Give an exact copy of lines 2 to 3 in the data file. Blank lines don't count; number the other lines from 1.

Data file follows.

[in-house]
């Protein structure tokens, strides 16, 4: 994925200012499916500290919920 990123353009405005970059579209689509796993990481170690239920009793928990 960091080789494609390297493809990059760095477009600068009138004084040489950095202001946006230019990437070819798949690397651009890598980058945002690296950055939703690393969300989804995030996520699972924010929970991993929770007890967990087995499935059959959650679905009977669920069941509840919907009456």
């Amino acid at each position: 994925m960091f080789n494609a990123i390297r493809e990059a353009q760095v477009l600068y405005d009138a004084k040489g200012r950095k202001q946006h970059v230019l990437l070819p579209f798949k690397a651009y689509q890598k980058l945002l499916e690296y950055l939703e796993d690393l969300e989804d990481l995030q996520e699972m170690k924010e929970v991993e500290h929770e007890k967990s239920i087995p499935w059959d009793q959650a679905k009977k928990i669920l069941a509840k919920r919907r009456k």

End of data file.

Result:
């Protein structure tokens, strides 16, 4: 994925200012499916500290919920 990123353009405005970059579209689509796993990481170690239920009793928990 960091080789494609390297493809990059760095477009600068009138004084040489950095202001946006230019990437070819798949690397651009890598980058945002690296950055939703690393969300989804995030996520699972924010929970991993929770007890967990087995499935059959959650679905009977669920069941509840919907009456």
């Amino acid at each position: 994925m960091f080789n494609a990123i390297r493809e990059a353009q760095v477009l600068y405005d009138a004084k040489g200012r950095k202001q946006h970059v230019l990437l070819p579209f798949k690397a651009y689509q890598k980058l945002l499916e690296y950055l939703e796993d690393l969300e989804d990481l995030q996520e699972m170690k924010e929970v991993e500290h929770e007890k967990s239920i087995p499935w059959d009793q959650a679905k009977k928990i669920l069941a509840k919920r919907r009456k």